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27 February 2014
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Von Bontee
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Mincer Ray said

Second side note:

Have you noticed that most of Ringo's best performances come on John songs. (And Ringo himself said that John songs are more fun.)  

When I think of stunning Ringo moments, I think:

I Feel Fine

She Said, She Said

Rain

Tomorrow Never Knows

A Day In The Life

Come Together

 

J

Never took note of that before, but you make a pretty good case on those examples. One explanation could be that (especially around the time of "Revolver "), John was (stereotypically or not) writing more of the rockers, as opposed to Paul's stretching out into ballads and other things which necessarily utilized minimal drumming or no drums at all.

The only negative thing I'm gonna say about Ringo (playing devil's advocate here) is that maybe if he had a little more technique at his command, he wouldn't have had to resort to overdubbing a second drum track onto "Good Day Sunshine " and "And Your Bird Can Sing ", or looping two seconds worth of playing throughout "Tomorrow Never Knows " instead of playing through the entire thing live. (But c'mon, that would require a super-technical flashy jazz-type drummer, and hardly ANY rock bands have one of those at their disposal.)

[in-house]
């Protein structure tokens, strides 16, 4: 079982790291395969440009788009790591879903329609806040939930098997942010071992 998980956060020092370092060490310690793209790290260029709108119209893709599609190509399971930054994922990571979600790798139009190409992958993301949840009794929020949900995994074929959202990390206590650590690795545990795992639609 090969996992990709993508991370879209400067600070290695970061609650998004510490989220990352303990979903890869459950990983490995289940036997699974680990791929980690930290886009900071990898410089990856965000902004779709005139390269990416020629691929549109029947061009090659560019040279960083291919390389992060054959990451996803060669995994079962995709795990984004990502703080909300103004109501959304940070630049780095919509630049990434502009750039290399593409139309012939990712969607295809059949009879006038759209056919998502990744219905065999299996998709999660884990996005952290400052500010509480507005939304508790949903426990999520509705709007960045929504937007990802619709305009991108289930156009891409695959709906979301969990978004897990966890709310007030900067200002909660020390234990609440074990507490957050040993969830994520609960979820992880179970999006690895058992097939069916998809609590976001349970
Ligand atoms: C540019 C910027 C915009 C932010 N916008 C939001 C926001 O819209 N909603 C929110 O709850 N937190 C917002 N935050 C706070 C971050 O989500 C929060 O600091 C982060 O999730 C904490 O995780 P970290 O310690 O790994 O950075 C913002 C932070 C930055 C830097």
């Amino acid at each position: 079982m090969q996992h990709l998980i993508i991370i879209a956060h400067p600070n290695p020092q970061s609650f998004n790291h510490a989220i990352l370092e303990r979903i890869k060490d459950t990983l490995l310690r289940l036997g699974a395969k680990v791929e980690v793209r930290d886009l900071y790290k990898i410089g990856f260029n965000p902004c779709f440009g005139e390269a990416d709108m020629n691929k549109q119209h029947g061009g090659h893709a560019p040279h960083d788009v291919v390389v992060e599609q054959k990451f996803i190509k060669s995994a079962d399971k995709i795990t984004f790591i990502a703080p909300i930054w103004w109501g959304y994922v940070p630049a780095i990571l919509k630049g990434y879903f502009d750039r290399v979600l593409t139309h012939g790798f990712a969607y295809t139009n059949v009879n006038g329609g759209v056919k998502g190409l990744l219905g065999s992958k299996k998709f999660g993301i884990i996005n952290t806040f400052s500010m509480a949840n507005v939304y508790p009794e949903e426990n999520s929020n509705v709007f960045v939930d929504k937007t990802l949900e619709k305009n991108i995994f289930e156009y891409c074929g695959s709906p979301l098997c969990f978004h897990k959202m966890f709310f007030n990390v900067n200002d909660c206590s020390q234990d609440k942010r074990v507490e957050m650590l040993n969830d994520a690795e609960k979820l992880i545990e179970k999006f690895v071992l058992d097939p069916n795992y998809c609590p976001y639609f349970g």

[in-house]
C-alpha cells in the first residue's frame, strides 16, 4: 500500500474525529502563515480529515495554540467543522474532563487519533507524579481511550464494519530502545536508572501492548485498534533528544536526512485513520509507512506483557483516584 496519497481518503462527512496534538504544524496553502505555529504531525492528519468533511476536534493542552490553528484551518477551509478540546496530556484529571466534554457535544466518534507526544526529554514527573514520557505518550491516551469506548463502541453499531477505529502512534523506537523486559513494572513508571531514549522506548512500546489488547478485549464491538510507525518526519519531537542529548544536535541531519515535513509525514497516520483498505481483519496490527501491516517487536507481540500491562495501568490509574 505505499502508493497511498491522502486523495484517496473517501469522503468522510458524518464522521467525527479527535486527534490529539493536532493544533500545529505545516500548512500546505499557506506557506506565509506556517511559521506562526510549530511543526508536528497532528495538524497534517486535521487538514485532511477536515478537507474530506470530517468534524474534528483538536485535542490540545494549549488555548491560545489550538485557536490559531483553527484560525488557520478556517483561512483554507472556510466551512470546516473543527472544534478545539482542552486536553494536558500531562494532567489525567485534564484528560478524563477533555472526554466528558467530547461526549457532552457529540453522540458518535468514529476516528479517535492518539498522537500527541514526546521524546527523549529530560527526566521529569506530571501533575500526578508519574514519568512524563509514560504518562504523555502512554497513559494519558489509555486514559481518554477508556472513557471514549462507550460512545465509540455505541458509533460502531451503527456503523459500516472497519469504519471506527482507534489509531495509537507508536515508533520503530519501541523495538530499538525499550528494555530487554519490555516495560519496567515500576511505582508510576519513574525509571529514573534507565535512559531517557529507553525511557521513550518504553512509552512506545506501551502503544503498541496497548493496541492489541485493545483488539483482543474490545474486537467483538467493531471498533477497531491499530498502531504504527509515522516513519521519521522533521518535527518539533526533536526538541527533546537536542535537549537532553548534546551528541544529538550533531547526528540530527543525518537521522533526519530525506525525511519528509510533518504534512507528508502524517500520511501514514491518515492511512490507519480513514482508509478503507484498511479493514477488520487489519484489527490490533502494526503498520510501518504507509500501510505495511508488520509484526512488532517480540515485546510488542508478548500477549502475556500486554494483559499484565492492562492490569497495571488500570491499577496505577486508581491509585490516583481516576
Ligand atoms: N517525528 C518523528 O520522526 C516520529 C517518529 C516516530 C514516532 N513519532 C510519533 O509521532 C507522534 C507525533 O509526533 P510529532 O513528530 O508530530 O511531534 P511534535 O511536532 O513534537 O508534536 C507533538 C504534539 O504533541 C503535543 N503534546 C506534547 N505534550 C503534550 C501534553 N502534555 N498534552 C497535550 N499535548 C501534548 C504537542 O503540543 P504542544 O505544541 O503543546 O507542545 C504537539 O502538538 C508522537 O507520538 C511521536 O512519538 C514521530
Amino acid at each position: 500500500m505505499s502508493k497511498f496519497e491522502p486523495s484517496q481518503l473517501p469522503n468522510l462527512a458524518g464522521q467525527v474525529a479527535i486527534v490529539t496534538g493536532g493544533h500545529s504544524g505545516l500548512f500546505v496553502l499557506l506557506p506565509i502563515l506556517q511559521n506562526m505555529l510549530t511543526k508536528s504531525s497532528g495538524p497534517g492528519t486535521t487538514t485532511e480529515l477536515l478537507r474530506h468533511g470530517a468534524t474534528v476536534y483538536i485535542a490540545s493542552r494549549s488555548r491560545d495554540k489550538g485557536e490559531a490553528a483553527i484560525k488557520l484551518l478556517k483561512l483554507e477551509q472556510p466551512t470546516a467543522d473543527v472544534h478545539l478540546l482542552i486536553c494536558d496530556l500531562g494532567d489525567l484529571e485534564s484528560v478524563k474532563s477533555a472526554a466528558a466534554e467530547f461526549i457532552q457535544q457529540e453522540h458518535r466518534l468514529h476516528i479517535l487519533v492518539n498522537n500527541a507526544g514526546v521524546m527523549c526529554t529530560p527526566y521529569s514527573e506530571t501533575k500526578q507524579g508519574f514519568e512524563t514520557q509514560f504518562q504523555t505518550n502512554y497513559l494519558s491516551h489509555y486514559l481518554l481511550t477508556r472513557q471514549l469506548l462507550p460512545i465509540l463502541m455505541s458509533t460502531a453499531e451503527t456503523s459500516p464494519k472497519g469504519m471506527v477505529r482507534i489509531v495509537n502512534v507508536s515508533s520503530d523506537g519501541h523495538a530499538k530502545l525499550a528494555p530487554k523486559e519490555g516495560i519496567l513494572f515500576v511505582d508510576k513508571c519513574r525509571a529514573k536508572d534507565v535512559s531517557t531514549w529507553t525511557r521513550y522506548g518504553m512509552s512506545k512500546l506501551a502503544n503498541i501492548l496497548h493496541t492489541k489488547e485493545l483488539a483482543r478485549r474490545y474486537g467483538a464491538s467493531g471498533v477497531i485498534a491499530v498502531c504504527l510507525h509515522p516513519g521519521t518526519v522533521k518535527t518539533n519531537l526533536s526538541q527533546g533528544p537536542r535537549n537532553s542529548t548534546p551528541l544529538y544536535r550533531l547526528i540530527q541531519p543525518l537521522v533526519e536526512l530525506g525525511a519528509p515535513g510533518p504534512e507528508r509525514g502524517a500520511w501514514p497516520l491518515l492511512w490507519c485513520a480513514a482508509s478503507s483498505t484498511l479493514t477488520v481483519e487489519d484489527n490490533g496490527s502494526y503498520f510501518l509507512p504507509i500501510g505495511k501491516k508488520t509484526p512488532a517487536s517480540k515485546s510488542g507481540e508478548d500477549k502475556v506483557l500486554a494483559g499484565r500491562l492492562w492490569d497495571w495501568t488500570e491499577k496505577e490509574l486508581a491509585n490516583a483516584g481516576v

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One day, a tape-op got a tape on backwards, he went to play it, and it was all "Neeeradno-undowarrroom" and it was "Wow! Sounds Indian!"
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31 August 2014
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meanmistermustard
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On behalf of @Ahhh Girl and this post here are a couple of articles on Ringo's drumming.

13 Reasons To Respect Ringo

If You Don't think Ringo Starr Was A Good Drummer, You Don't Listen To The Beatles 

 

A couple of times Ringo's machine like tendency to keep the beat has been mentioned on the forum and #6 from the first link reflects that:

Ringo has nearly perfect tempo. This allowed the Beatles to record a song 50 or 60 times, and then be able to edit together different parts of numerous takes of the same song for the best possible version. Today an electronic metronome is used for the same purpose, but the Beatles had to depend on Ringo to keep the tempo consistant throughout the dozens of takes of the songs that you know and love so well. Had he not had this ability, the Beatles recordings would sound completely different today.

and #11 is very spot-on

The idea that Ringo was a lucky Johnny-on-the-spot-with-a-showbiz-stage-name is wrong. In fact, when Beatle producer George Martin expressed his unhappiness after the first session with original drummer Pete Best, the decision was made by Paul, George, and John to hire who they considered to be the best drummer in Liverpool - Ringo Starr . His personality was a bonus.

The later article linked to above is a 2009 Examiner article and examines Ringo's drumming, including comparing it to Keith Moon's style at times.